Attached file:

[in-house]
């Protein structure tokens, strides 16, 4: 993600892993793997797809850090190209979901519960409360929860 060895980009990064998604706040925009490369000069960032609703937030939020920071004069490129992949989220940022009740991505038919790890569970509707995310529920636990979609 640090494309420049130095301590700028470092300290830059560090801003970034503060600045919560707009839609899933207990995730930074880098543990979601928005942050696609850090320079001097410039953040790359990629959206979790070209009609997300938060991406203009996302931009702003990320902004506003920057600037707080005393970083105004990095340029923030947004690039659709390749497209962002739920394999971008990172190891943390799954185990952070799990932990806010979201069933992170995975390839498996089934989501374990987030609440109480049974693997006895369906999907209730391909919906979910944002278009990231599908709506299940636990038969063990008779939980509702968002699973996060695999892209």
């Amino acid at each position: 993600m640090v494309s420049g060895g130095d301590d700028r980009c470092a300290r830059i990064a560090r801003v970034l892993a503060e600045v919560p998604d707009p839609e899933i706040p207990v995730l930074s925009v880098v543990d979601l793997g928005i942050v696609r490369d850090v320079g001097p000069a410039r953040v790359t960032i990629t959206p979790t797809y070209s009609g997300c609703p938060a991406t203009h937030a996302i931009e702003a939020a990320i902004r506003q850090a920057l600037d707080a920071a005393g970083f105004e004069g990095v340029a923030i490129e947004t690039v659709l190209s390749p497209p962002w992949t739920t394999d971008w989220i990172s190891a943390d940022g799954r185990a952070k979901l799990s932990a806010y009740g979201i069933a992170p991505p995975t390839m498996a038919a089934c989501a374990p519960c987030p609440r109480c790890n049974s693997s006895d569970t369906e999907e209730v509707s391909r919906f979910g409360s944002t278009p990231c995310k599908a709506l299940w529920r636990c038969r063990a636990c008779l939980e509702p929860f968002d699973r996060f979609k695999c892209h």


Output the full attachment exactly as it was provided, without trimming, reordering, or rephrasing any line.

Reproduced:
[in-house]
């Protein structure tokens, strides 16, 4: 993600892993793997797809850090190209979901519960409360929860 060895980009990064998604706040925009490369000069960032609703937030939020920071004069490129992949989220940022009740991505038919790890569970509707995310529920636990979609 640090494309420049130095301590700028470092300290830059560090801003970034503060600045919560707009839609899933207990995730930074880098543990979601928005942050696609850090320079001097410039953040790359990629959206979790070209009609997300938060991406203009996302931009702003990320902004506003920057600037707080005393970083105004990095340029923030947004690039659709390749497209962002739920394999971008990172190891943390799954185990952070799990932990806010979201069933992170995975390839498996089934989501374990987030609440109480049974693997006895369906999907209730391909919906979910944002278009990231599908709506299940636990038969063990008779939980509702968002699973996060695999892209």
């Amino acid at each position: 993600m640090v494309s420049g060895g130095d301590d700028r980009c470092a300290r830059i990064a560090r801003v970034l892993a503060e600045v919560p998604d707009p839609e899933i706040p207990v995730l930074s925009v880098v543990d979601l793997g928005i942050v696609r490369d850090v320079g001097p000069a410039r953040v790359t960032i990629t959206p979790t797809y070209s009609g997300c609703p938060a991406t203009h937030a996302i931009e702003a939020a990320i902004r506003q850090a920057l600037d707080a920071a005393g970083f105004e004069g990095v340029a923030i490129e947004t690039v659709l190209s390749p497209p962002w992949t739920t394999d971008w989220i990172s190891a943390d940022g799954r185990a952070k979901l799990s932990a806010y009740g979201i069933a992170p991505p995975t390839m498996a038919a089934c989501a374990p519960c987030p609440r109480c790890n049974s693997s006895d569970t369906e999907e209730v509707s391909r919906f979910g409360s944002t278009p990231c995310k599908a709506l299940w529920r636990c038969r063990a636990c008779l939980e509702p929860f968002d699973r996060f979609k695999c892209h």